Theranos feels FDA's wrath over proprietary testing device

Theranos' Palo Alto, CA, headquarters--Courtesy of Theranos

Last week, Theranos came under fire after a new report showed that the company stopped collecting tiny vials of blood for all but one of its more than 200 tests after the FDA paid it a surprise visit over the summer. Now the company is dealing with the fallout as the agency posted two Form 483s from its inspection, citing Theranos for violations related to its testing devices.

The forms, while heavily redacted, offer some insight into what regulators found when they visited Theranos' facilities in August and September. In a notice to Theranos CEO Elizabeth Holmes, the FDA said that the company's design for its capillary tube nanotainer (CTN) blood collection devices was "not validated under actual or simulated use conditions" and that Theranos did not adequately document risk or hazard analyses for its product.

Another Form 483, addressed to Theranos COO Ramesh "Sunny" Balwani, chastises the company for operating its product, which is manufactured and used by Theranos to collect blood samples, as an "uncleared medical device." Regulators told Theranos that it must have the tools officially approved before use.

Plus, Theranos does not have set procedures for dealing with customer complaints over its products, the agency said in its notice to Balwani. The Form 483 redacts a process that the Palo Alto, CA-based company "verbally described" during the FDA's inspection. But there's a discrepancy between Theranos' written procedures and those it verbally detailed during the inspection, the agency pointed out, suggesting a few kinks in the company's system.

"Complaints involving the possible failure of a device to meet any of its specifications were not reviewed, evaluated and investigated when necessary," the FDA said in its notice.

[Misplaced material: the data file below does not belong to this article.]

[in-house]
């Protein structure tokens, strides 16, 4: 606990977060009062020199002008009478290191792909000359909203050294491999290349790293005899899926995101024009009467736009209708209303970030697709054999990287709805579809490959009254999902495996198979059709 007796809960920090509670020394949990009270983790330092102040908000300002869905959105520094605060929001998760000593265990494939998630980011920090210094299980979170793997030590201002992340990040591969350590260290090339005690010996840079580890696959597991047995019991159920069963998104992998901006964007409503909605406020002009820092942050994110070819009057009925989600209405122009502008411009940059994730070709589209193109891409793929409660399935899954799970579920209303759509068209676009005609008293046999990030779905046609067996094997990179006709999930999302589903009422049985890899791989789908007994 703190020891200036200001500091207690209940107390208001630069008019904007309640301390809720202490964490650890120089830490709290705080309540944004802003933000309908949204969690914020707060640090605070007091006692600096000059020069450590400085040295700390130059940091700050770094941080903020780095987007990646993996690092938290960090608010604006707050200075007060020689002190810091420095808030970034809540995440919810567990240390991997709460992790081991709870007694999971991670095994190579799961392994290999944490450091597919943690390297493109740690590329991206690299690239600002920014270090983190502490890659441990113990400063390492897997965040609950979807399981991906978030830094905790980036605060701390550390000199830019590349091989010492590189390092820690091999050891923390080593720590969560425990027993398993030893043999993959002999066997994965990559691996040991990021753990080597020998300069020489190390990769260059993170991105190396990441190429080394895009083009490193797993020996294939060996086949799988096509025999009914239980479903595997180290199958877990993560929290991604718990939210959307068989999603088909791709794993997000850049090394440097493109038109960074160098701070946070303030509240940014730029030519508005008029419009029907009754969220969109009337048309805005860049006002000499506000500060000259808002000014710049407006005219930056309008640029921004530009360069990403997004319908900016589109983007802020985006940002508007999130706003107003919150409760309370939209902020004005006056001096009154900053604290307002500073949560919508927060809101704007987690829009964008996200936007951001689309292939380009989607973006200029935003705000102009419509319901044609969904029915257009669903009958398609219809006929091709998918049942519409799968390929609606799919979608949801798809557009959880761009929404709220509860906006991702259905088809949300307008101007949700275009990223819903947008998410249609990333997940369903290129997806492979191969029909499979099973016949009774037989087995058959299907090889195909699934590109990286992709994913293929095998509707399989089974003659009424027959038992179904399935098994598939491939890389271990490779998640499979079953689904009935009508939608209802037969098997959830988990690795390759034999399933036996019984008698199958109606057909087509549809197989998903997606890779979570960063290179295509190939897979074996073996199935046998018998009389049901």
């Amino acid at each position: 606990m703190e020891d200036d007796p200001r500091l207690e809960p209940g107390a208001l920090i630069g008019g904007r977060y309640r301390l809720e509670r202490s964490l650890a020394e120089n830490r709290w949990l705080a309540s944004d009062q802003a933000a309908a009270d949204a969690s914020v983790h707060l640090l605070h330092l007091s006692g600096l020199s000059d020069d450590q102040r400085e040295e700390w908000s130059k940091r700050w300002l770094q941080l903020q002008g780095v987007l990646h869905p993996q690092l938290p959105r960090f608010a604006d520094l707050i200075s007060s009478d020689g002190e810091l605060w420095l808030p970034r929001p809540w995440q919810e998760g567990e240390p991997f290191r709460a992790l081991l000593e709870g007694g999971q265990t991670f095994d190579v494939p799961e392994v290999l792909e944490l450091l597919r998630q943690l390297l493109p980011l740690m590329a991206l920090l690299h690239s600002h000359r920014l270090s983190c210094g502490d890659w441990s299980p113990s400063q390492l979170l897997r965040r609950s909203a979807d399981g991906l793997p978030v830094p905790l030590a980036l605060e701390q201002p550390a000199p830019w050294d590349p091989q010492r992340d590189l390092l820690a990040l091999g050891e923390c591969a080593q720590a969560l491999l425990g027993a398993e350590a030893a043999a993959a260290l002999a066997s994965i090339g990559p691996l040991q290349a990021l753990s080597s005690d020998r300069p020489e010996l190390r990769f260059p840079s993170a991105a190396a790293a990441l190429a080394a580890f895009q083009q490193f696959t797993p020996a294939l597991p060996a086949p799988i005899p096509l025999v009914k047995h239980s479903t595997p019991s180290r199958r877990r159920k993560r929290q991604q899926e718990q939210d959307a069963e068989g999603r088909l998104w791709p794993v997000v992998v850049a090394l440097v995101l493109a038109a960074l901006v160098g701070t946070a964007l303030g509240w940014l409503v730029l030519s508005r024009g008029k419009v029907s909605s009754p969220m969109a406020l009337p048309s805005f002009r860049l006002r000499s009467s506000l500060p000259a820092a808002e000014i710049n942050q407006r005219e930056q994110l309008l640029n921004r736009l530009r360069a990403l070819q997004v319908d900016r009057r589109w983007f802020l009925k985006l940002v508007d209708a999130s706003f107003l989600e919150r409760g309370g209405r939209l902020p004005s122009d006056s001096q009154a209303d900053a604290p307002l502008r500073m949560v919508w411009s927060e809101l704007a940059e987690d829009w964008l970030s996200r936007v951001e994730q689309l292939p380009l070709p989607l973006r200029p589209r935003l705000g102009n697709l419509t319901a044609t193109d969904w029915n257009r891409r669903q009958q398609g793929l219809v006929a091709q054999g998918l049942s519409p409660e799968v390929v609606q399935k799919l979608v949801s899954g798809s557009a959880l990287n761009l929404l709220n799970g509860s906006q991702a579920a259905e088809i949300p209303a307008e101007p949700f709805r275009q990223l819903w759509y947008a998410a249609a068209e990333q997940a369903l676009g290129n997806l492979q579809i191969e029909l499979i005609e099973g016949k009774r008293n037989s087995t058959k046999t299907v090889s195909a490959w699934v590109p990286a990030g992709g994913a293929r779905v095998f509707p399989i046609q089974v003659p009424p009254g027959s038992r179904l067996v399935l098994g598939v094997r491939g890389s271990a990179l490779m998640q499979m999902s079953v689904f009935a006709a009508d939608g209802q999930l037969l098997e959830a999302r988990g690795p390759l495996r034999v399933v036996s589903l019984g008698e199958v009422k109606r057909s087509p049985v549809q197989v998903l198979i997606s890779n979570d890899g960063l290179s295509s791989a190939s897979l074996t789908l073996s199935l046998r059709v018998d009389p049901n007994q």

The company also came under scrutiny for quality issues that turned up in a Sept. 16 inspection at its Newark, CA, manufacturing plant. Regulators said that quality audits had not been performed at the facility and that Theranos did not lay out an internal quality audit schedule.

The news comes as Theranos faces growing backlash over its testing devices after The Wall Street Journal published articles a couple weeks ago calling the company's proprietary technology into question. One of the stories showed that Theranos' lab device only handled a small fraction of its tests by the end of 2014. Another article said that the company limited its blood testing devices to one product as a result of the FDA's inspections in August and September.

Theranos CEO Elizabeth Holmes

Earlier this week, Theranos' partner Walgreens Boots Alliance ($WBA) said that it would not open any new Theranos blood-testing centers at its drugstores until the startup answers some questions regarding its technology. The drug store chain currently offers Theranos testing at 41 stores in Arizona and California, but has "no concrete plans" to expand the relationship, a Walgreens official told the WSJ. "We're trying to figure out where we are and what we do going forward," the official said. "We need to understand the truth."

Meanwhile, Theranos is responding to calls for transparency. The company said this week that it would publish data validating the accuracy and reliability of its tests, The New York Times reports, trying to clear up uncertainty surrounding its products as it deals with a barrage of criticism. Theranos has not published data on its test in peer-reviewed journals, the NYT points out, and has largely focused gaining FDA approval for its tests as validation. In July, the company notched a win with FDA clearance for its finger-stick herpes test, a "milestone" for Theranos, Holmes said at the time.

"I just always believed that as the FDA decision summaries came out one by one with our data, that actually that would be so much more transparent a model," Holmes said this week at a conference in Cleveland, as quoted by the NYT. "But that's OK, we can publish data, and we're doing that."

- here's the Form 483 (PDF)
- and here's the other FDA inspection document (PDF)
- read the NYT story (sub. req.)

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